Closing Comments; Tuesday, June 23rd, 2020
Agrivisor - SETZ - Tue Jun 23, 2:29PM CDT

Trade started out on the negative side today as the market continued to react to confusing information from the White House surrounding trade with China. Corn was also pressured today from a 1-point increase in the crop rating in the weekly conditions report. Soybeans were mixed today as even with conflicting trade data China was listed in the flash sales as a buyer of 132,000 metric tons from the US. Benign weather conditions weighed on all commodities while a weaker dollar was beneficial, especially to the wheat complex.

A considerable amount of confusion took place overnight and early today surrounding the US/China trade deal. Late yesterday the White House gave the indication the Phase 1 trade deal was no longer in effect. This was being credited to China not living up to trade promises. This was then clarified, and it was stated the Phase 1 deal is in place, but the US could no longer trust China. This was all the result of White House frustrations over China not informing the US of the Coronavirus outbreak in a timely manner.

Trade is closely monitoring its soybean demand, especially from China. China has primarily been sourcing its soybeans from Brazil, but that supplier is expected to be out of exportable reserves by the end of August. This will leave Brazil without soybeans to export until its next harvest in January or February and should be a great benefit for US sales. The question is how much coverage importers already have sourced and how much more they will need.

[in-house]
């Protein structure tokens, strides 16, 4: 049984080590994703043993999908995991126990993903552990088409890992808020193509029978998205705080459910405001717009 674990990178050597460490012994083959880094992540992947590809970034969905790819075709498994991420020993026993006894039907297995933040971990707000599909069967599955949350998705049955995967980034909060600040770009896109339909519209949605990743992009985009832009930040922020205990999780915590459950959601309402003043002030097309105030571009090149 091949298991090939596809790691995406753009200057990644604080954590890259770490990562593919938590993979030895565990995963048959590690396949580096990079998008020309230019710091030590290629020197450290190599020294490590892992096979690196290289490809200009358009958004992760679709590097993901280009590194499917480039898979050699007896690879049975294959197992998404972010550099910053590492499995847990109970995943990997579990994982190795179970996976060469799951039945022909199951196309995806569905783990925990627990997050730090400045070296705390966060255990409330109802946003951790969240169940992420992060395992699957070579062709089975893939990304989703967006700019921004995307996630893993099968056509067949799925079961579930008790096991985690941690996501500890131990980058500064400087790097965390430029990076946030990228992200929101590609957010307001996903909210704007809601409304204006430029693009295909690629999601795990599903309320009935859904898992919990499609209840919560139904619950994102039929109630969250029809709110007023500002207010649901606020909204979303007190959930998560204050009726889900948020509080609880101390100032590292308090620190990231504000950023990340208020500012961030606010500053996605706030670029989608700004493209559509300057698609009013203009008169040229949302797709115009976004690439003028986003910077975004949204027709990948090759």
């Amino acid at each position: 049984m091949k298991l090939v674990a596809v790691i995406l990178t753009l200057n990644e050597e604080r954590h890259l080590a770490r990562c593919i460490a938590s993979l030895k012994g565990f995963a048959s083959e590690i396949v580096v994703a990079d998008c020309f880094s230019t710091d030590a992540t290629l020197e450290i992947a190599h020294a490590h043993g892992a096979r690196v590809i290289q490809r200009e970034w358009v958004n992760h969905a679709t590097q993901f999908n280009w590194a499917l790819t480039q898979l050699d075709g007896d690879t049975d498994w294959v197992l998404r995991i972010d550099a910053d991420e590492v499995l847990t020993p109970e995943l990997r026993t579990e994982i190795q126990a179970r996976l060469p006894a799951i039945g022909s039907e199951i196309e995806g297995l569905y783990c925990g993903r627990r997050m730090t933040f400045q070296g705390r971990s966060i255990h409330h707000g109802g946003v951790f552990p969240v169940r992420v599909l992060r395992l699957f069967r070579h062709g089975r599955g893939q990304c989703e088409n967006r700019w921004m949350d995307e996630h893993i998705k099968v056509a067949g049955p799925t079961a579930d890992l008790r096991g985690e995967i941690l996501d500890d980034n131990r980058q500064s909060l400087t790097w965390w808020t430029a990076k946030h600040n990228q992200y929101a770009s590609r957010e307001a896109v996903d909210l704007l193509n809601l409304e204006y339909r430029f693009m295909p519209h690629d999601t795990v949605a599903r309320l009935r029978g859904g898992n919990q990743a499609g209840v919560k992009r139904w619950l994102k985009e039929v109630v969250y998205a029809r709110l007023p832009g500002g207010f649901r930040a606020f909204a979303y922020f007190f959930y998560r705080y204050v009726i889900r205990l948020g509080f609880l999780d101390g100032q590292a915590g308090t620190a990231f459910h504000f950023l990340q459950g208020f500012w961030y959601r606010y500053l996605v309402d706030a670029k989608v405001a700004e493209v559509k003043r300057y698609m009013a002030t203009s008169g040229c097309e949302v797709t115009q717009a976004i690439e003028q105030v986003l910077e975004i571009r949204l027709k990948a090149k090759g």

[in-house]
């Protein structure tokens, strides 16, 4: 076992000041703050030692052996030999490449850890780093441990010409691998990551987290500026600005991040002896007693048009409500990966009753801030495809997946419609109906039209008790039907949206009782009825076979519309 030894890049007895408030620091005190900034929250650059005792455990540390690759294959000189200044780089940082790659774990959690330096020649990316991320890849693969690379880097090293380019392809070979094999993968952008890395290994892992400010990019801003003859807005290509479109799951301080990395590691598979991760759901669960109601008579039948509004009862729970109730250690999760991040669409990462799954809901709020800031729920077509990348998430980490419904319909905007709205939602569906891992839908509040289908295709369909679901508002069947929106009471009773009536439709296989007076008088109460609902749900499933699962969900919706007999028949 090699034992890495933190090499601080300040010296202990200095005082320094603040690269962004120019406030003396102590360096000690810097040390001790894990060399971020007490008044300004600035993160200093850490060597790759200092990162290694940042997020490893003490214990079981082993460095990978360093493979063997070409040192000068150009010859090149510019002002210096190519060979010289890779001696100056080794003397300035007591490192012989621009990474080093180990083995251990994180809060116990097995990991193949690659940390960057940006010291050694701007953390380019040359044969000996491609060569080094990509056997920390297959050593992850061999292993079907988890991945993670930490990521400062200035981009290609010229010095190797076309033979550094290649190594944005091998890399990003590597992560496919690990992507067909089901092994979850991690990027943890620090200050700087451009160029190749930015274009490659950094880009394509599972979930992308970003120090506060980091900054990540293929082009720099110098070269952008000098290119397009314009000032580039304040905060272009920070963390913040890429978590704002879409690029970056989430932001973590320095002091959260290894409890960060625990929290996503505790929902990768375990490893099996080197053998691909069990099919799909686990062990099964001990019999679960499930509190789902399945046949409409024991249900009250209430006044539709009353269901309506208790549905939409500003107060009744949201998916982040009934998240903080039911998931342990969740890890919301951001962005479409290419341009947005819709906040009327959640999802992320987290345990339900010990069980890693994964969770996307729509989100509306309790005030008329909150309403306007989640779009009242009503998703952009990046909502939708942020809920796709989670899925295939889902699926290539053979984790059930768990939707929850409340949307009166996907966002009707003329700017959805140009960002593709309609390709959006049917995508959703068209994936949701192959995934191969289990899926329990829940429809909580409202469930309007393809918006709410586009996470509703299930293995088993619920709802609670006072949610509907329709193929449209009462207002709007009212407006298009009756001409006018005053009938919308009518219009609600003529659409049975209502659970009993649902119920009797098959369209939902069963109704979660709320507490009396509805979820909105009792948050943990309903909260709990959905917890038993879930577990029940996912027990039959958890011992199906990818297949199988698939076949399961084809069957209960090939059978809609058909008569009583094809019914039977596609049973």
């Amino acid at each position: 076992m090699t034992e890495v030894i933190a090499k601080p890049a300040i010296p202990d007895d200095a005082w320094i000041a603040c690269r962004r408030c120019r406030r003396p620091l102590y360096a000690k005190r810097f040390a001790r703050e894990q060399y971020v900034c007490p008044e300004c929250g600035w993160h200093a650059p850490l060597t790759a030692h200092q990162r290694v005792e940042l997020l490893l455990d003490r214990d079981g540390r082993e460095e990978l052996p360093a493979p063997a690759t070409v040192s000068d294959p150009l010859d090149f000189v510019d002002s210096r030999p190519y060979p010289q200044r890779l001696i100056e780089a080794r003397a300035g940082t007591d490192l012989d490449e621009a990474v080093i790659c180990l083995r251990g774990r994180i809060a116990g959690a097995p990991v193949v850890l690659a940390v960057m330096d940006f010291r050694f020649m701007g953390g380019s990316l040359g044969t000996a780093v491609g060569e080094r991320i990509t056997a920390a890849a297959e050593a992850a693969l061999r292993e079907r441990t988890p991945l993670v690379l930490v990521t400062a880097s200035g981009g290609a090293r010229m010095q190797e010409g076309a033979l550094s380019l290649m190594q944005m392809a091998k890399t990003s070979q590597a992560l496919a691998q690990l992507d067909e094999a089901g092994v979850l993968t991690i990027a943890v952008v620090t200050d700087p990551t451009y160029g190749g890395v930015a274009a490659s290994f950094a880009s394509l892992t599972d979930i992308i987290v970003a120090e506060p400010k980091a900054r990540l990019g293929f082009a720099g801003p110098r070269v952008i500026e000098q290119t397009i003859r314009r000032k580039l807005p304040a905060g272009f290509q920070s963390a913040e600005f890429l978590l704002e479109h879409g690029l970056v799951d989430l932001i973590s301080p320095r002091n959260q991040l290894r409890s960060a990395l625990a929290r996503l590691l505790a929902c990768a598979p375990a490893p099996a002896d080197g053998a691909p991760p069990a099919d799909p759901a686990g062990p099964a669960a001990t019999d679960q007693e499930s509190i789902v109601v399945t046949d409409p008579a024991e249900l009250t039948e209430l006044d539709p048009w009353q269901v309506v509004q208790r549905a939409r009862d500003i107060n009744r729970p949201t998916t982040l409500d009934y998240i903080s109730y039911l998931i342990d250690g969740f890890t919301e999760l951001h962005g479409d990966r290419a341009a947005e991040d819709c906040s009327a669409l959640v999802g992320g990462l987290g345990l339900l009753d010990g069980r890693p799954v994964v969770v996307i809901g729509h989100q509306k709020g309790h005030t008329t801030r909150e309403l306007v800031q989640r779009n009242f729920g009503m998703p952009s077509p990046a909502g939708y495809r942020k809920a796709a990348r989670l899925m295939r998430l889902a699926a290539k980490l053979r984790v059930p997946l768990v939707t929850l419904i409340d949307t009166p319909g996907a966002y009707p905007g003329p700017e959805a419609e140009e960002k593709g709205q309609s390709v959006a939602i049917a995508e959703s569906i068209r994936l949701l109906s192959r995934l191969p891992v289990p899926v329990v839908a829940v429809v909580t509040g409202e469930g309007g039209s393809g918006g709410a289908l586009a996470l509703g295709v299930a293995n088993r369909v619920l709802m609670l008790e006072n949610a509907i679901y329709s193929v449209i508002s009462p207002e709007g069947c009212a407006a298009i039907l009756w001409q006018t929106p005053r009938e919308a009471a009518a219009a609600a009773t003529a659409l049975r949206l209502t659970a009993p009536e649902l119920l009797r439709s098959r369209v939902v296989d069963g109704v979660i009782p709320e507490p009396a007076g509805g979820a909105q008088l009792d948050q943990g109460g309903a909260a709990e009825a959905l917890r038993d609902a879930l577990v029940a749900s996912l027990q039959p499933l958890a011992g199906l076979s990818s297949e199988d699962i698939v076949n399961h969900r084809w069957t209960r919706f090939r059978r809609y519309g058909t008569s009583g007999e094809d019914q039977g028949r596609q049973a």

Trade is also aware of China’s corn demand. For the past several days it has been rumored China is shopping for US corn, but so far, no flash sales have been announced. China has started to auction corn out of its state-owned reserves by selling 150 million bu last week. This is not uncommon and done many years to help rotate inventory. The question is if China will need to make imports to refill these reserves or if they feel domestic production will by adequate to do so.

A bigger question for Chinese corn demand is where imports may be sourced from. Brazilian firms have upped their corn production forecasts, and yesterday Safras claimed the crop would total 108.4 million metric tons. The initial reaction is this would allow for Brazil to elevate its exports from last year. This may not be the case though, as Brazil over-extended its sales last year and needs corn to refill its own reserves. Brazil is also using more corn domestically, mainly for ethanol and feed. Under this scenario it is possible Brazil could produce a larger corn crop and actually be less of a competitor in the global market.

Trade is also starting to consider how many more imports China may need, specifically on soybeans. China already has 4 million metric tons of new crop US soybean purchases on the books. This is the highest level of purchases at this time of the marketing year since 2014. Given this pace, we would expect China’s yearly bookings to reach 28 mmt, or roughly 1 billion bu. This is nearly the same as the pace of the 2017/18 marketing year which was the last full year prior to the Trade War. This may be enough to get China through to the next South American harvest that normally starts in January.

One factor that could end up impacting all trade with China, as well as other buyers, is Covid-19. Many buyers have been asking for certification that exports will be free of Covid-19, both on meats and grains. This will likely raise concerns with an exporter, as it may be hard to maintain food safety between ports.

The cold storage report for June was released, giving us mixed numbers. Beef in storage on June 1st totaled 415.2 million pounds compared to 405.1 million in 2019. Pork in cold storage totaled came in at 467 million pounds, down considerably from the 629 million pounds from 2019. This was a result of the decline in processing following Covid-19 and increase to Chinese purchases. Pork bellies in cold storage totaled 59.18 million pounds, down from the 64.12 million pounds from a year ago.

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Market Commentary provided by:

Karl Setzer Grain Commentary